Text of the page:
Pair-bonding is not only about sex, family, and prosperity − or love in general if you will. On a deeper level, the endeavor is also about identity. It may start with the question: “Who am I?” And a milestone question might then arise: “Who are we going to be?”
Who Am I?
That is the question! French philosopher René Descarte’s best known philosophical statement is ‘cogito, ergo sum,’ which in plain English is ‘I think, therefore I am.’ At least we now know that we are. Not to belittle Descarte, philosophy is great at splitting hair and for the non-academic, philosophy gets very hairy very quickly. Let’s not go there…
However, for centuries now, Jews, Christians, and Moslems have conceived of themselves as created beings endowed with a temporary body and an immortal soul. God, the soul, and immortality are the basic assumptions of people of faith. And these assumptions − scientifically unprovable yet practically undeniable − motivate many people and somehow guide their intentions, behaviors and actions over the span of generations. That is no small fact in terms of identity, in terms of who am I and who are we going to be. This view can justify an earthly suffering by the prognostication of rewards, that is, earned and deserved bliss as an entitlement in the afterlife. That is the deeply undercurring calculation for the people of faith.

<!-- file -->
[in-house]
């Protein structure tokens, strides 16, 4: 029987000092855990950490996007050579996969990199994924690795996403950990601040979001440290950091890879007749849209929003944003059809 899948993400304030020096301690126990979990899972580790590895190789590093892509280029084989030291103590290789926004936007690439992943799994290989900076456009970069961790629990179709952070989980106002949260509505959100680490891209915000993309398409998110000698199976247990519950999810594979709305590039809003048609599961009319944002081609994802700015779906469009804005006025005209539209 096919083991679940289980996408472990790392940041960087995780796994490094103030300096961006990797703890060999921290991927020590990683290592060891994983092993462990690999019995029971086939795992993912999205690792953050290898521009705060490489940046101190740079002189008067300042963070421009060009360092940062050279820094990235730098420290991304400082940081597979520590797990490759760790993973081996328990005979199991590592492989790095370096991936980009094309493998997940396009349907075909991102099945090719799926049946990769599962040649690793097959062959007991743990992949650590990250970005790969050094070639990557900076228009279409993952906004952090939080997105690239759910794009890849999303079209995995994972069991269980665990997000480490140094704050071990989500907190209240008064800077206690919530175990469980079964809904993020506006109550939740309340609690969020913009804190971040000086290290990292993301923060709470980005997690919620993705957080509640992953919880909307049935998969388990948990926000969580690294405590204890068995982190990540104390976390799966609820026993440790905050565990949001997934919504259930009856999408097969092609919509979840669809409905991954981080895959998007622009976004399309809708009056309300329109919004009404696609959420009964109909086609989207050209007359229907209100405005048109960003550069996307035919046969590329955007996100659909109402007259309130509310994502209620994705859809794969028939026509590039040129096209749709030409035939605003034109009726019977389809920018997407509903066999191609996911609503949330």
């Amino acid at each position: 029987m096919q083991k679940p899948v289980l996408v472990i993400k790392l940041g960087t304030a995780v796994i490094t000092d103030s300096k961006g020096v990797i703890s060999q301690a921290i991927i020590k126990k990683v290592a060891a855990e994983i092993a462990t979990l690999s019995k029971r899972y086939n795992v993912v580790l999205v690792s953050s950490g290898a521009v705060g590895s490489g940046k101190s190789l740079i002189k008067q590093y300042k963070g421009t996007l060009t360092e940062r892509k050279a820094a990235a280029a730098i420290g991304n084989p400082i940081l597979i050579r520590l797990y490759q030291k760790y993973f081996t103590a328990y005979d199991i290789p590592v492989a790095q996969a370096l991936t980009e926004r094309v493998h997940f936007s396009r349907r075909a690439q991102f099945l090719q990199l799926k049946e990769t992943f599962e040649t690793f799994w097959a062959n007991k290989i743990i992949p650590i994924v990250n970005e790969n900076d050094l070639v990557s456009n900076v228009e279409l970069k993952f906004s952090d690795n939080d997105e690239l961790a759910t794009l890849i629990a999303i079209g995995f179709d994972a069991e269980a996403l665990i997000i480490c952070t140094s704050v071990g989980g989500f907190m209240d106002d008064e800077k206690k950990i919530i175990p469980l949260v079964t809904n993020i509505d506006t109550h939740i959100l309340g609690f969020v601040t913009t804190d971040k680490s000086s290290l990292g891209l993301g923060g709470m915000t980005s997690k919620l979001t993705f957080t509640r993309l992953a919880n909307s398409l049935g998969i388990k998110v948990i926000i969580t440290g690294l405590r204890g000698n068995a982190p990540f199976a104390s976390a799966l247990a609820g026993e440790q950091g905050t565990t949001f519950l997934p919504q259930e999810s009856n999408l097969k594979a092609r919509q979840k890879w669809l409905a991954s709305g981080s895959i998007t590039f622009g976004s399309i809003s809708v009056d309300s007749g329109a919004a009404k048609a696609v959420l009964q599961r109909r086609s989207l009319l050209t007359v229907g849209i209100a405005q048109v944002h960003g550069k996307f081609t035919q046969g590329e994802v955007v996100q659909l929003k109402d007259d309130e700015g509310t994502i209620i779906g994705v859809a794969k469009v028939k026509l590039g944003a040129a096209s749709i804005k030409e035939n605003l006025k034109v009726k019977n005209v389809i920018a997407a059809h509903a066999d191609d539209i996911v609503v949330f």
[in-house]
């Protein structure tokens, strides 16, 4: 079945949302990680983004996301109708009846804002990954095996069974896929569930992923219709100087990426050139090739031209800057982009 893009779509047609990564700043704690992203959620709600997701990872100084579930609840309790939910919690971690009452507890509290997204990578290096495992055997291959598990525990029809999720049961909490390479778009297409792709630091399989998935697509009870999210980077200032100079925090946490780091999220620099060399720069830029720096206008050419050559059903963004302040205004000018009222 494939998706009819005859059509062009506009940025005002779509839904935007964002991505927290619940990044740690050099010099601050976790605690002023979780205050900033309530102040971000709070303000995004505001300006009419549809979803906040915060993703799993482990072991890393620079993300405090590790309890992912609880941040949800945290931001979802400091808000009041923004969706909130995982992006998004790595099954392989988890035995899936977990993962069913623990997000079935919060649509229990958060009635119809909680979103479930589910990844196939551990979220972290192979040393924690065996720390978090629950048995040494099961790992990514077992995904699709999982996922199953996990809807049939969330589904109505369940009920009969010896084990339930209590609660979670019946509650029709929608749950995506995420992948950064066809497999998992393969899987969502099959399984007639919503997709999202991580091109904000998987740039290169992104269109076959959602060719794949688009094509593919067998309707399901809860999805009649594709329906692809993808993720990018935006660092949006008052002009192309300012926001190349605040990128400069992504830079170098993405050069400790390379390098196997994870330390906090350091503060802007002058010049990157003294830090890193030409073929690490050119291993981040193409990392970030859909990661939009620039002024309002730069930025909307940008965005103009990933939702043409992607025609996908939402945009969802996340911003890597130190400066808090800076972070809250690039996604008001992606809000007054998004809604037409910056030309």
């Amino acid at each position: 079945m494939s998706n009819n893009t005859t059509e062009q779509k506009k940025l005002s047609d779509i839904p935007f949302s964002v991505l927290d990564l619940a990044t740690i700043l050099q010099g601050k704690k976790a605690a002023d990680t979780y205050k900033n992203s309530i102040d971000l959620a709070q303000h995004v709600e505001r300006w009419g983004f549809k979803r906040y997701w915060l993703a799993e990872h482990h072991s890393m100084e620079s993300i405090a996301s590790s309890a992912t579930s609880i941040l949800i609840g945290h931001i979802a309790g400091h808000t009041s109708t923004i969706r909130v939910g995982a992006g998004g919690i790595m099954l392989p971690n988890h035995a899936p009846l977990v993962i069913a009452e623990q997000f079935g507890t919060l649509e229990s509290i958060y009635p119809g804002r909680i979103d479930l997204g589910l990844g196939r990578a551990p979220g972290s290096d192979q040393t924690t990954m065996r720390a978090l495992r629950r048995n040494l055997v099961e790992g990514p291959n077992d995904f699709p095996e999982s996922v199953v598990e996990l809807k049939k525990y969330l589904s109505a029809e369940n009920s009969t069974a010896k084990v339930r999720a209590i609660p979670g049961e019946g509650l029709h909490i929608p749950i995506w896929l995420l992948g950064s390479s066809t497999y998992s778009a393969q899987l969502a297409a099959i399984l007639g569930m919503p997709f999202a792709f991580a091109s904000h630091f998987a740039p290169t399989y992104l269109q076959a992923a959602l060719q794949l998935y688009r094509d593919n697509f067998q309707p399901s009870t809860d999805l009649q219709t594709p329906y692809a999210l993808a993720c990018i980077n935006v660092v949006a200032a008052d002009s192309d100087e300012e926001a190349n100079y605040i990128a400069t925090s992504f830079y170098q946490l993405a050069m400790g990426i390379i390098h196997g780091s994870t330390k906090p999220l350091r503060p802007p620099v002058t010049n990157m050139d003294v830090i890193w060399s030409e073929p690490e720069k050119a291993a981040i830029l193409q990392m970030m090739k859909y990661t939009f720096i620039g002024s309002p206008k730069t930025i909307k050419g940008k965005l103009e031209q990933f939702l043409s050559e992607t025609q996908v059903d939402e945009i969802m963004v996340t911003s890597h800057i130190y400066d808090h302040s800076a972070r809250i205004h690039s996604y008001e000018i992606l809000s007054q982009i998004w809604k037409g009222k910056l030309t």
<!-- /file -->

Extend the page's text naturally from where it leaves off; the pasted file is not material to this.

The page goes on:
Constructed or real, this view of human existence is meaningful, and not only to the believer. The notion of delayed gratification inherent in this perspective is a productive mechanism benefitting the faithful and non-believers alike as it is the foundation for a level of trust between people that is otherwise hard to imagine.
A more down-to-earth perspective on being is the evolutionary explanation whereas all people are of temporary body and mind. This is it! This view leaves as still unexplained what existence and life are, how life came to be, etc. Evolutionary theories do not make big assumptions, although no theory can do entirely without premises. Now, if the premise is assuming only the existential here and now, that motivates as well. Seeking the reward of pleasure on Earth instead of tolerating suffering for the sake of a delayed gratification in Heaven becomes rather relevant.
“Life is nasty, brutish, and short,” said Thomas Hobbes in 1651 in his book Leviathan. True, I believe, but it is not the last word. Humans have found ways around this predicament. Over time, we have learned to cooperate and compete with each other, developing the constructs of culture and civilization. Human suffering in this world cannot be denied, but we do not need to intentionally hurt each other. Even human love can do, that is, mitigate against the nasty ‘us versus them’ instinct.
To be continued…